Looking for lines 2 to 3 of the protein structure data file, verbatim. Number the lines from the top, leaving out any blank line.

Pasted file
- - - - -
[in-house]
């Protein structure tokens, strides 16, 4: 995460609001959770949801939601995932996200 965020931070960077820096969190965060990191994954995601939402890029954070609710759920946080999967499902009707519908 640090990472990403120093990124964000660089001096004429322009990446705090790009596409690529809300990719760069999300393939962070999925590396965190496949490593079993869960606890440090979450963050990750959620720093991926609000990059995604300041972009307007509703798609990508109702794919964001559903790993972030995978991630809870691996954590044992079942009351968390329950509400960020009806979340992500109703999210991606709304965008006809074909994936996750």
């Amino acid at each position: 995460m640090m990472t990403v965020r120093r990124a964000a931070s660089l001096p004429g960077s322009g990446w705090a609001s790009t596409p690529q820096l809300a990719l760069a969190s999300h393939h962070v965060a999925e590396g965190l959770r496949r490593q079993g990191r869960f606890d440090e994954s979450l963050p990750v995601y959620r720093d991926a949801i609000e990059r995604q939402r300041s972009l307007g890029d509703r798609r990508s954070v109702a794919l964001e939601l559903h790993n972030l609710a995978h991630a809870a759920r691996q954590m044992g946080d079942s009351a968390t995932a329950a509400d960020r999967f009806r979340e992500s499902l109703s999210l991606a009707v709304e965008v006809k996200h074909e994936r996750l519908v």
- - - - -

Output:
């Protein structure tokens, strides 16, 4: 995460609001959770949801939601995932996200 965020931070960077820096969190965060990191994954995601939402890029954070609710759920946080999967499902009707519908 640090990472990403120093990124964000660089001096004429322009990446705090790009596409690529809300990719760069999300393939962070999925590396965190496949490593079993869960606890440090979450963050990750959620720093991926609000990059995604300041972009307007509703798609990508109702794919964001559903790993972030995978991630809870691996954590044992079942009351968390329950509400960020009806979340992500109703999210991606709304965008006809074909994936996750």
């Amino acid at each position: 995460m640090m990472t990403v965020r120093r990124a964000a931070s660089l001096p004429g960077s322009g990446w705090a609001s790009t596409p690529q820096l809300a990719l760069a969190s999300h393939h962070v965060a999925e590396g965190l959770r496949r490593q079993g990191r869960f606890d440090e994954s979450l963050p990750v995601y959620r720093d991926a949801i609000e990059r995604q939402r300041s972009l307007g890029d509703r798609r990508s954070v109702a794919l964001e939601l559903h790993n972030l609710a995978h991630a809870a759920r691996q954590m044992g946080d079942s009351a968390t995932a329950a509400d960020r999967f009806r979340e992500s499902l109703s999210l991606a009707v709304e965008v006809k996200h074909e994936r996750l519908v």